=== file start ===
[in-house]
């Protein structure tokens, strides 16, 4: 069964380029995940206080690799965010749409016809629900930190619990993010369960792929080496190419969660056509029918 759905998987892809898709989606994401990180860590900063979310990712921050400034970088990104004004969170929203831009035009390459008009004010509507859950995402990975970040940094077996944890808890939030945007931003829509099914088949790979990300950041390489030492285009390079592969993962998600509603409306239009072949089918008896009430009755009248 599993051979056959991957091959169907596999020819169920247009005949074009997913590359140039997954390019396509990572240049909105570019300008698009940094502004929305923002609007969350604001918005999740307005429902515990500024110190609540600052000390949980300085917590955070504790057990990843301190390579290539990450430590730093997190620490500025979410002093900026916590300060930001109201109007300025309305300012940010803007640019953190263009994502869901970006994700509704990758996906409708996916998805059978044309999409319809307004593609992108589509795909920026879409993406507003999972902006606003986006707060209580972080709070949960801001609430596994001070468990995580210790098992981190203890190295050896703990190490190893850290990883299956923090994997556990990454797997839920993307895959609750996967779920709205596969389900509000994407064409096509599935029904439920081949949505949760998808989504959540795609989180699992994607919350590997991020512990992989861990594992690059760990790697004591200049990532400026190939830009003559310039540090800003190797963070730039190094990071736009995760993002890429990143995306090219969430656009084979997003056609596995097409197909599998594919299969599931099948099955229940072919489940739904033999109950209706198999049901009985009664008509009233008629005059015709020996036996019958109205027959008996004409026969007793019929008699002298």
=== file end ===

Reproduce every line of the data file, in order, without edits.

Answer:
[in-house]
């Protein structure tokens, strides 16, 4: 069964380029995940206080690799965010749409016809629900930190619990993010369960792929080496190419969660056509029918 759905998987892809898709989606994401990180860590900063979310990712921050400034970088990104004004969170929203831009035009390459008009004010509507859950995402990975970040940094077996944890808890939030945007931003829509099914088949790979990300950041390489030492285009390079592969993962998600509603409306239009072949089918008896009430009755009248 599993051979056959991957091959169907596999020819169920247009005949074009997913590359140039997954390019396509990572240049909105570019300008698009940094502004929305923002609007969350604001918005999740307005429902515990500024110190609540600052000390949980300085917590955070504790057990990843301190390579290539990450430590730093997190620490500025979410002093900026916590300060930001109201109007300025309305300012940010803007640019953190263009994502869901970006994700509704990758996906409708996916998805059978044309999409319809307004593609992108589509795909920026879409993406507003999972902006606003986006707060209580972080709070949960801001609430596994001070468990995580210790098992981190203890190295050896703990190490190893850290990883299956923090994997556990990454797997839920993307895959609750996967779920709205596969389900509000994407064409096509599935029904439920081949949505949760998808989504959540795609989180699992994607919350590997991020512990992989861990594992690059760990790697004591200049990532400026190939830009003559310039540090800003190797963070730039190094990071736009995760993002890429990143995306090219969430656009084979997003056609596995097409197909599998594919299969599931099948099955229940072919489940739904033999109950209706198999049901009985009664008509009233008629005059015709020996036996019958109205027959008996004409026969007793019929008699002298």